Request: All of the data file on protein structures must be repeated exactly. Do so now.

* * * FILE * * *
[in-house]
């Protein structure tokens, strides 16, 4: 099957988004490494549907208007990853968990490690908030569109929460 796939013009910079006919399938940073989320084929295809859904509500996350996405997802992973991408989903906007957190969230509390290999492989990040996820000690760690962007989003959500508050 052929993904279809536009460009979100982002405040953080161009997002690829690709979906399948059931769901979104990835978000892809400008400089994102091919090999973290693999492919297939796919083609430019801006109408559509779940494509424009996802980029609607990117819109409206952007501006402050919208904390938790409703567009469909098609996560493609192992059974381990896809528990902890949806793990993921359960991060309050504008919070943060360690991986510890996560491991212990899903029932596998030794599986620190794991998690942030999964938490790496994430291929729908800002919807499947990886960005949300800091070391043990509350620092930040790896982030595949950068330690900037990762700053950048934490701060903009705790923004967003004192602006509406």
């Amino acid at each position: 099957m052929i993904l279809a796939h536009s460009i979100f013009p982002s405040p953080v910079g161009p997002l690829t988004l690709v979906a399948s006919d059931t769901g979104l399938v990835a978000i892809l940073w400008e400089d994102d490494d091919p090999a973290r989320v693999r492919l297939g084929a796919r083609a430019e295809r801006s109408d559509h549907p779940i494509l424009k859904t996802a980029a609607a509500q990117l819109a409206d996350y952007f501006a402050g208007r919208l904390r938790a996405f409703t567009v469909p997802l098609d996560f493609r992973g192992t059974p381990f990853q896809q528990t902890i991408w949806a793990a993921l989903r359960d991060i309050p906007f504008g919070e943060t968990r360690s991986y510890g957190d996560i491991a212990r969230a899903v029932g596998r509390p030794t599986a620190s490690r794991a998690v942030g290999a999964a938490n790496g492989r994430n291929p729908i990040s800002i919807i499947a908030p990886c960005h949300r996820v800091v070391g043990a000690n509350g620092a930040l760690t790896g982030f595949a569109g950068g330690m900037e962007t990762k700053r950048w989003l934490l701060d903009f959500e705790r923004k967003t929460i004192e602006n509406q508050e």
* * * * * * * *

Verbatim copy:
[in-house]
């Protein structure tokens, strides 16, 4: 099957988004490494549907208007990853968990490690908030569109929460 796939013009910079006919399938940073989320084929295809859904509500996350996405997802992973991408989903906007957190969230509390290999492989990040996820000690760690962007989003959500508050 052929993904279809536009460009979100982002405040953080161009997002690829690709979906399948059931769901979104990835978000892809400008400089994102091919090999973290693999492919297939796919083609430019801006109408559509779940494509424009996802980029609607990117819109409206952007501006402050919208904390938790409703567009469909098609996560493609192992059974381990896809528990902890949806793990993921359960991060309050504008919070943060360690991986510890996560491991212990899903029932596998030794599986620190794991998690942030999964938490790496994430291929729908800002919807499947990886960005949300800091070391043990509350620092930040790896982030595949950068330690900037990762700053950048934490701060903009705790923004967003004192602006509406």
């Amino acid at each position: 099957m052929i993904l279809a796939h536009s460009i979100f013009p982002s405040p953080v910079g161009p997002l690829t988004l690709v979906a399948s006919d059931t769901g979104l399938v990835a978000i892809l940073w400008e400089d994102d490494d091919p090999a973290r989320v693999r492919l297939g084929a796919r083609a430019e295809r801006s109408d559509h549907p779940i494509l424009k859904t996802a980029a609607a509500q990117l819109a409206d996350y952007f501006a402050g208007r919208l904390r938790a996405f409703t567009v469909p997802l098609d996560f493609r992973g192992t059974p381990f990853q896809q528990t902890i991408w949806a793990a993921l989903r359960d991060i309050p906007f504008g919070e943060t968990r360690s991986y510890g957190d996560i491991a212990r969230a899903v029932g596998r509390p030794t599986a620190s490690r794991a998690v942030g290999a999964a938490n790496g492989r994430n291929p729908i990040s800002i919807i499947a908030p990886c960005h949300r996820v800091v070391g043990a000690n509350g620092a930040l760690t790896g982030f595949a569109g950068g330690m900037e962007t990762k700053r950048w989003l934490l701060d903009f959500e705790r923004k967003t929460i004192e602006n509406q508050e």